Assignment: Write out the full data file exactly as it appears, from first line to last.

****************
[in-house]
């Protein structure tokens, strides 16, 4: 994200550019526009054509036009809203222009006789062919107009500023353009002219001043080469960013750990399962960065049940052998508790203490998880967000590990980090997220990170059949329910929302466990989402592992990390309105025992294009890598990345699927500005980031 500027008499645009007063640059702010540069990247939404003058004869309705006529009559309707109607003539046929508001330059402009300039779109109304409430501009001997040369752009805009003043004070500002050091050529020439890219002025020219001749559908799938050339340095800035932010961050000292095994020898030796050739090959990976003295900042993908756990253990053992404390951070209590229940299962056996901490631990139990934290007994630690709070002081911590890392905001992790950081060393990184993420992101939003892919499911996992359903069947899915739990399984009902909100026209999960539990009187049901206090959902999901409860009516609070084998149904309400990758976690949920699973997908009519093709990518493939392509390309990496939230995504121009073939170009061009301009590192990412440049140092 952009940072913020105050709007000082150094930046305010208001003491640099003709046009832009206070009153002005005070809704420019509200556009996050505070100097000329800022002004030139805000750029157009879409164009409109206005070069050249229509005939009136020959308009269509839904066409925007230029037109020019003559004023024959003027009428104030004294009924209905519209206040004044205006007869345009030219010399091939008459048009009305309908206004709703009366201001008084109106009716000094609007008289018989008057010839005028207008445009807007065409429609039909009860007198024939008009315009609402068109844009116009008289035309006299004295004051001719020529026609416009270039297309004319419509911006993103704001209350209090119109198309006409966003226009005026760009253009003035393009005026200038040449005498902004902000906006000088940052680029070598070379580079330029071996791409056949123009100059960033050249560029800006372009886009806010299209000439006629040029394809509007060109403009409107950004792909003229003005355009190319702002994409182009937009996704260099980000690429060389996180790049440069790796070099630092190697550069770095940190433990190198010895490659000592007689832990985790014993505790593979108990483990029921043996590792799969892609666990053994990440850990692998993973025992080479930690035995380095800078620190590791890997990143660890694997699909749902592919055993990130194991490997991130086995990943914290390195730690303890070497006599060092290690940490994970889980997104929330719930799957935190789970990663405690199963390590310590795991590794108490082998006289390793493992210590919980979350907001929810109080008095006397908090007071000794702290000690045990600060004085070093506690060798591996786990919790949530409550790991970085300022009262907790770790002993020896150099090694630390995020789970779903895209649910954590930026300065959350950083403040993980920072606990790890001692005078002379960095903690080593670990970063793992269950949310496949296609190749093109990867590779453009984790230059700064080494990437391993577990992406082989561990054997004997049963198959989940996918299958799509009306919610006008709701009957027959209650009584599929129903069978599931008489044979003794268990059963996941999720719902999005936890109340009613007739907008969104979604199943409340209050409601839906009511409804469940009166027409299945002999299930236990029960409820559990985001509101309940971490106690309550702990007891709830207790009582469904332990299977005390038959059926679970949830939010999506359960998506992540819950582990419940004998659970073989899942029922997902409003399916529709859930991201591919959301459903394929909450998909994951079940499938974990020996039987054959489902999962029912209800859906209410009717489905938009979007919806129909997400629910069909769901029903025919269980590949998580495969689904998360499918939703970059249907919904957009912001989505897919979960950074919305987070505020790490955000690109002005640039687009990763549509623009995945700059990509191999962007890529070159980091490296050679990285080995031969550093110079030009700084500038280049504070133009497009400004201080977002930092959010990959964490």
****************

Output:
[in-house]
């Protein structure tokens, strides 16, 4: 994200550019526009054509036009809203222009006789062919107009500023353009002219001043080469960013750990399962960065049940052998508790203490998880967000590990980090997220990170059949329910929302466990989402592992990390309105025992294009890598990345699927500005980031 500027008499645009007063640059702010540069990247939404003058004869309705006529009559309707109607003539046929508001330059402009300039779109109304409430501009001997040369752009805009003043004070500002050091050529020439890219002025020219001749559908799938050339340095800035932010961050000292095994020898030796050739090959990976003295900042993908756990253990053992404390951070209590229940299962056996901490631990139990934290007994630690709070002081911590890392905001992790950081060393990184993420992101939003892919499911996992359903069947899915739990399984009902909100026209999960539990009187049901206090959902999901409860009516609070084998149904309400990758976690949920699973997908009519093709990518493939392509390309990496939230995504121009073939170009061009301009590192990412440049140092 952009940072913020105050709007000082150094930046305010208001003491640099003709046009832009206070009153002005005070809704420019509200556009996050505070100097000329800022002004030139805000750029157009879409164009409109206005070069050249229509005939009136020959308009269509839904066409925007230029037109020019003559004023024959003027009428104030004294009924209905519209206040004044205006007869345009030219010399091939008459048009009305309908206004709703009366201001008084109106009716000094609007008289018989008057010839005028207008445009807007065409429609039909009860007198024939008009315009609402068109844009116009008289035309006299004295004051001719020529026609416009270039297309004319419509911006993103704001209350209090119109198309006409966003226009005026760009253009003035393009005026200038040449005498902004902000906006000088940052680029070598070379580079330029071996791409056949123009100059960033050249560029800006372009886009806010299209000439006629040029394809509007060109403009409107950004792909003229003005355009190319702002994409182009937009996704260099980000690429060389996180790049440069790796070099630092190697550069770095940190433990190198010895490659000592007689832990985790014993505790593979108990483990029921043996590792799969892609666990053994990440850990692998993973025992080479930690035995380095800078620190590791890997990143660890694997699909749902592919055993990130194991490997991130086995990943914290390195730690303890070497006599060092290690940490994970889980997104929330719930799957935190789970990663405690199963390590310590795991590794108490082998006289390793493992210590919980979350907001929810109080008095006397908090007071000794702290000690045990600060004085070093506690060798591996786990919790949530409550790991970085300022009262907790770790002993020896150099090694630390995020789970779903895209649910954590930026300065959350950083403040993980920072606990790890001692005078002379960095903690080593670990970063793992269950949310496949296609190749093109990867590779453009984790230059700064080494990437391993577990992406082989561990054997004997049963198959989940996918299958799509009306919610006008709701009957027959209650009584599929129903069978599931008489044979003794268990059963996941999720719902999005936890109340009613007739907008969104979604199943409340209050409601839906009511409804469940009166027409299945002999299930236990029960409820559990985001509101309940971490106690309550702990007891709830207790009582469904332990299977005390038959059926679970949830939010999506359960998506992540819950582990419940004998659970073989899942029922997902409003399916529709859930991201591919959301459903394929909450998909994951079940499938974990020996039987054959489902999962029912209800859906209410009717489905938009979007919806129909997400629910069909769901029903025919269980590949998580495969689904998360499918939703970059249907919904957009912001989505897919979960950074919305987070505020790490955000690109002005640039687009990763549509623009995945700059990509191999962007890529070159980091490296050679990285080995031969550093110079030009700084500038280049504070133009497009400004201080977002930092959010990959964490």